Does Your 2016 Staffing Plan Need Help?

Are you ready to meet your company’s talent needs in 2016 and beyond?

Take the last few weeks of the year to fine-tune your staffing plan so that it aligns with your organization’s overall operating plan. Your strategic staffing plan ensures success in:

  • Recruitment: Your job is to attract the right talent to meet your needs, while eliminating the risk of costly hiring mistakes.
  • Retention: Now is the time to assess such areas as training, development and employee benefits to ensure that you continue to meet the needs and expectations of your top performers.
  • Budgeting: It’s imperative that you clearly define needed staffing levels and their associated costs for every budget cycle.

Steps to Perfecting Your Plan

Follow these steps to ensure the effectiveness of your staffing plan:

  • Identification of current staffing needs. Consider the required hours, skills and experience required to meet your current staffing needs. Review payroll, income statements, benefits, seasonal employment and turnover rates for the past few years.
  • Evaluation of your current staff. Identify your current employees, their job descriptions and any foreseeable changes in their employment. For instance, are there pending retirements, maternity leaves or possible departures due to flight risks?
  • Discussion of company culture. Survey your staff and meet with managers to discuss attitudes and changes in organizational culture during 2015 or in other recent years.

Create a Future Staffing Plan

Once you have evaluated current needs and staff, make a list of changes you would like to see in your workforce. Your future staffing plan should project five to 10 years into the future.

  • Succession planning is important. This includes planning for workplace promotions as well as new hires. You will need to increase pay rates by 50 to 100 percent in order to take a low-level employee and promote them to mid- or upper-level management within a decade.
  • Set up a seasonal employment process. If customer demand ebbs and flows during certain times of the year, create a procedure for hiring temporary or contact staff. Include incentives for these employees to do well or possibilities to reward good work with additional employment opportunities.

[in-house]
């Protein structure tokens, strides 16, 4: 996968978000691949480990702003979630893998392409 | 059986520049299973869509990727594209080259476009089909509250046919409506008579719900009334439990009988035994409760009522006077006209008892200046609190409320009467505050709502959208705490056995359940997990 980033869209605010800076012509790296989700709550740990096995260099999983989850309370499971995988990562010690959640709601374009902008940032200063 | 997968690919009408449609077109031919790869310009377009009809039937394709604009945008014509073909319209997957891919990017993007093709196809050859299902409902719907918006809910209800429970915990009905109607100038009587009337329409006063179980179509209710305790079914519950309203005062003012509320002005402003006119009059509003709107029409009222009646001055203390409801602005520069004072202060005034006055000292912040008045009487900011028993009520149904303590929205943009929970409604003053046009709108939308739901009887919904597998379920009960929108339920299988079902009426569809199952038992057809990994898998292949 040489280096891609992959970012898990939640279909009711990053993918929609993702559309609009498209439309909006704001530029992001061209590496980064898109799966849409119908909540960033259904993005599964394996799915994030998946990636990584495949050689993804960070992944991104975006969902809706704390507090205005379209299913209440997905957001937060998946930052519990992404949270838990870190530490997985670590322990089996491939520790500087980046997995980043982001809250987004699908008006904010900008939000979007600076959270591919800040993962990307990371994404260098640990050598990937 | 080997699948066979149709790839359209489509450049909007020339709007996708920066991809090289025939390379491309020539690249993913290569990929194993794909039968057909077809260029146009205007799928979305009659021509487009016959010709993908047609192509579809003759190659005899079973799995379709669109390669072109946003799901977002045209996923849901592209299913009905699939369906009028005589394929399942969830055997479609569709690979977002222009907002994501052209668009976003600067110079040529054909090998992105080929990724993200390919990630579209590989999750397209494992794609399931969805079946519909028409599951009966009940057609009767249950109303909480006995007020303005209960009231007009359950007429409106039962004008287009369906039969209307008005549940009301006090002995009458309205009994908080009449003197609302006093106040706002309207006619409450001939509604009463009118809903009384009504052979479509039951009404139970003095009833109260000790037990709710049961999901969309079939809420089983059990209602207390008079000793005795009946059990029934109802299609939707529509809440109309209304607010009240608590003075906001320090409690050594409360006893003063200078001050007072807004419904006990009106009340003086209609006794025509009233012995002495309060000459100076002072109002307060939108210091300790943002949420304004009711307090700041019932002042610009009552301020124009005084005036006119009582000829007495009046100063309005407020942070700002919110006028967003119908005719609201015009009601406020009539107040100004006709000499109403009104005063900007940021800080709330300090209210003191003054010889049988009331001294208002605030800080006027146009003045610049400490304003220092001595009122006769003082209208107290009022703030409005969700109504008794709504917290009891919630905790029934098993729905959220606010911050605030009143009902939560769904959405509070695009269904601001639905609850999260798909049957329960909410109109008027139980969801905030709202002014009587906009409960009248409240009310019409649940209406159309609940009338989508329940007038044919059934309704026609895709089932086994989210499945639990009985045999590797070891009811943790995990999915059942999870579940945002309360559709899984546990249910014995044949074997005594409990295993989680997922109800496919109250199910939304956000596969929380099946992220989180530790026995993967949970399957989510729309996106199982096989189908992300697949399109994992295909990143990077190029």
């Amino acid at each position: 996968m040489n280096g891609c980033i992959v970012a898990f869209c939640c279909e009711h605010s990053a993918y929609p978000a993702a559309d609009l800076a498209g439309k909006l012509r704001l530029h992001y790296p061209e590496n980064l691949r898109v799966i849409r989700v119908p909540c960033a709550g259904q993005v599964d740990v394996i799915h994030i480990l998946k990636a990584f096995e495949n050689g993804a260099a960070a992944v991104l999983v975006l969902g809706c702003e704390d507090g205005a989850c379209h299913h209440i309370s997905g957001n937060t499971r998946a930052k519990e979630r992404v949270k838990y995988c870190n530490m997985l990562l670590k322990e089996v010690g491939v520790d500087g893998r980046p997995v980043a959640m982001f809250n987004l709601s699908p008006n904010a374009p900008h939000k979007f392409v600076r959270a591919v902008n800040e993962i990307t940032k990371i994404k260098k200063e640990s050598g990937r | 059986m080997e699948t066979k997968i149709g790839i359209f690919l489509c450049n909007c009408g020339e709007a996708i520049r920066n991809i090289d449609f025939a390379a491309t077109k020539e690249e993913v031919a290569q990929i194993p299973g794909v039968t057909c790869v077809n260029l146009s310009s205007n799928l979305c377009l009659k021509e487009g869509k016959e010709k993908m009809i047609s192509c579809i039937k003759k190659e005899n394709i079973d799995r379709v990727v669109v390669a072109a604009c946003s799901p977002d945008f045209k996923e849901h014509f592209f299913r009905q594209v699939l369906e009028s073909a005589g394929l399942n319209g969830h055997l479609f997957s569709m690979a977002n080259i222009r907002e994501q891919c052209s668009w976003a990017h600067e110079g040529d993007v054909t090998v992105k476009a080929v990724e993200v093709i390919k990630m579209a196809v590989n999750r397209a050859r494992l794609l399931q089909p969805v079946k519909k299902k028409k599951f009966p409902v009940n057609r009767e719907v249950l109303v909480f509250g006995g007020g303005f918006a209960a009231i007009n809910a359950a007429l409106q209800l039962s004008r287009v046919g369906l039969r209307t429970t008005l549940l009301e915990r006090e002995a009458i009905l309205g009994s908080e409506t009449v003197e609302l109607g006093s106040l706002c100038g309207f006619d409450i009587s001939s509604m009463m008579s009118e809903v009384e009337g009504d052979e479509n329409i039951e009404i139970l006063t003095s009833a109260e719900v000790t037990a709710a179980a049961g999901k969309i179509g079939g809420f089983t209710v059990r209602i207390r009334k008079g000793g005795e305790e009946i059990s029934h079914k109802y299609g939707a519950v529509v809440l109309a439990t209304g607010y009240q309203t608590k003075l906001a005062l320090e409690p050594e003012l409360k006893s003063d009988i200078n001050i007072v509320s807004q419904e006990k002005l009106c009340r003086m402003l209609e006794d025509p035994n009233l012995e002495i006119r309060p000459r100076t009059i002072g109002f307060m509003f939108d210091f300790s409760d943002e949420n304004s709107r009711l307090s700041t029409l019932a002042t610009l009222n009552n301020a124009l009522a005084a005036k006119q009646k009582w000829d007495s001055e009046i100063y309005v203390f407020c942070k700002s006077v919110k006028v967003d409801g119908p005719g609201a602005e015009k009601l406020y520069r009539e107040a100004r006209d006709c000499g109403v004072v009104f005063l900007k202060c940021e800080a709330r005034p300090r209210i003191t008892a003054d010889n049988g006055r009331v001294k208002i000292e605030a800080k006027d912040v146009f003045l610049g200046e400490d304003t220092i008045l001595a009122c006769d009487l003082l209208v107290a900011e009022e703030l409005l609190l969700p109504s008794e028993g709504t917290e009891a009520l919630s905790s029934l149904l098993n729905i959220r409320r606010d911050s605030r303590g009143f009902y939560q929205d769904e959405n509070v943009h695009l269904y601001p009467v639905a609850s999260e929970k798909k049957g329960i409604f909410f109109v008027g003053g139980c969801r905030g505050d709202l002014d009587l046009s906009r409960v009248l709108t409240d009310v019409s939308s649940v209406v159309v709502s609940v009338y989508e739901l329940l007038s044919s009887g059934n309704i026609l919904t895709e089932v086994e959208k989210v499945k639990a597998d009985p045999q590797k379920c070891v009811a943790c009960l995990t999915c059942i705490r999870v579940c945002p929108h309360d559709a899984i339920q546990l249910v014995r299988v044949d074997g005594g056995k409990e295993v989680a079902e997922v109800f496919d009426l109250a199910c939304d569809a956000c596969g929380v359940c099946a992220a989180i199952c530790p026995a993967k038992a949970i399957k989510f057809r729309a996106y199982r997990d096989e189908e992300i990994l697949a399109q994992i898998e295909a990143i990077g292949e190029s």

• Restructure as needed to meet long-term goals. Change can be difficult, but the sooner you adjust to fill gaps and reduce any surpluses, the more efficient your staffing will be.
  • Don’t be afraid to hire new people. While promoting from within can increase job satisfaction, filling vacancies with new talent may make your company more innovative. For instance, if you need a social media expert, it may be better to inject new ideas into your organization than to train a current marketing person.
  • Consider improving benefits. This remains a leading strategy for decreasing turnover. Enhancing health insurance, retirement plan, and work/life balance offerings can significantly build morale and make you more competitive as an employer.
  • Execute your plan slowly and confidently. Announce changes and goals while accepting employee feedback and comments, so every employee feels involved and has a sense of ownership.
  • Review your plan regularly. Once a year is a good rule of thumb for updates based on new business needs and market changes.

Maintaining a successful staffing plan can seem overwhelming. A strategic recruitment partner can be a tremendous help in getting you started – or polishing up your existing plan as you look ahead to 2016. It’s not too late to make it happen! To learn more, contact the Employment Professionals Canada team today.